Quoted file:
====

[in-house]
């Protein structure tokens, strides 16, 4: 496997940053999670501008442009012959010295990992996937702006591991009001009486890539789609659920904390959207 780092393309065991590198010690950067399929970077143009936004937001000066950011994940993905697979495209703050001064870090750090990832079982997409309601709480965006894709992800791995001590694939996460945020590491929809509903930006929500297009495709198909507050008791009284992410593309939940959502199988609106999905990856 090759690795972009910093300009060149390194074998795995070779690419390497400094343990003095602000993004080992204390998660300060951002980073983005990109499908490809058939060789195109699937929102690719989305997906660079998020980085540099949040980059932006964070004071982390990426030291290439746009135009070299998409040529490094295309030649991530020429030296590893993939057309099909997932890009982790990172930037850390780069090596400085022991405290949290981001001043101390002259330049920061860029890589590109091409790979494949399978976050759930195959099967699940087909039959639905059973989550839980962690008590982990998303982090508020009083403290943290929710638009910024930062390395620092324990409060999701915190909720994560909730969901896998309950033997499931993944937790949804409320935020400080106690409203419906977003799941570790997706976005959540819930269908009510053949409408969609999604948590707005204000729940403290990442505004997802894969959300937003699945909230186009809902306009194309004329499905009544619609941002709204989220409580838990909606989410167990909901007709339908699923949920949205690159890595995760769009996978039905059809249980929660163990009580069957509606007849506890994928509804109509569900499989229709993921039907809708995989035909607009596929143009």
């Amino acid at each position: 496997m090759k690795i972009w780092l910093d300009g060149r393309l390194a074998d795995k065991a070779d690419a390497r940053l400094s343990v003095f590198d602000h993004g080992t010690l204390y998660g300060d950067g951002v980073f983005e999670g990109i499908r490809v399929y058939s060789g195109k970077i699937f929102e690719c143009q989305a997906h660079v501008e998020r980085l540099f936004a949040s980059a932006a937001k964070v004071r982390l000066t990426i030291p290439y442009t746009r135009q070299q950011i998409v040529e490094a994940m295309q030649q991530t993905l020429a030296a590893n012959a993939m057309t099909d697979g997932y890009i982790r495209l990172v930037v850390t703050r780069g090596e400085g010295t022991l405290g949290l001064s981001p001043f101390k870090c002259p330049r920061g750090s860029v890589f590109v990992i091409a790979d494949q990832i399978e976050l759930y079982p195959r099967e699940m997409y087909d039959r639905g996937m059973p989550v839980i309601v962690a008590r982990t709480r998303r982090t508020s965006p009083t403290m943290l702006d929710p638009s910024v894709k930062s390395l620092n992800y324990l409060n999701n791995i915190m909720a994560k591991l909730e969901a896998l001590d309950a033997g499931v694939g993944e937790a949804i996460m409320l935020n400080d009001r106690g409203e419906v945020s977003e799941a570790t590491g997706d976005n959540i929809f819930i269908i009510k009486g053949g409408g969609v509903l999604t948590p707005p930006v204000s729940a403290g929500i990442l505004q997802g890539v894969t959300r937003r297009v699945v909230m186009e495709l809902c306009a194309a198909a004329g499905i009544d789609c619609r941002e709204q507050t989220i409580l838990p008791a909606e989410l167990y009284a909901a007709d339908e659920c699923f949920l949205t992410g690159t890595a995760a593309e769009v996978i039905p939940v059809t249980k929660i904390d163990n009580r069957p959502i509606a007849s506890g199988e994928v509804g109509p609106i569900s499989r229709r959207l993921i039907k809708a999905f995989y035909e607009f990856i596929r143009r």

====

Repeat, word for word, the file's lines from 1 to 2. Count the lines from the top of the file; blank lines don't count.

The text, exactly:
[in-house]
């Protein structure tokens, strides 16, 4: 496997940053999670501008442009012959010295990992996937702006591991009001009486890539789609659920904390959207 780092393309065991590198010690950067399929970077143009936004937001000066950011994940993905697979495209703050001064870090750090990832079982997409309601709480965006894709992800791995001590694939996460945020590491929809509903930006929500297009495709198909507050008791009284992410593309939940959502199988609106999905990856 090759690795972009910093300009060149390194074998795995070779690419390497400094343990003095602000993004080992204390998660300060951002980073983005990109499908490809058939060789195109699937929102690719989305997906660079998020980085540099949040980059932006964070004071982390990426030291290439746009135009070299998409040529490094295309030649991530020429030296590893993939057309099909997932890009982790990172930037850390780069090596400085022991405290949290981001001043101390002259330049920061860029890589590109091409790979494949399978976050759930195959099967699940087909039959639905059973989550839980962690008590982990998303982090508020009083403290943290929710638009910024930062390395620092324990409060999701915190909720994560909730969901896998309950033997499931993944937790949804409320935020400080106690409203419906977003799941570790997706976005959540819930269908009510053949409408969609999604948590707005204000729940403290990442505004997802894969959300937003699945909230186009809902306009194309004329499905009544619609941002709204989220409580838990909606989410167990909901007709339908699923949920949205690159890595995760769009996978039905059809249980929660163990009580069957509606007849506890994928509804109509569900499989229709993921039907809708995989035909607009596929143009």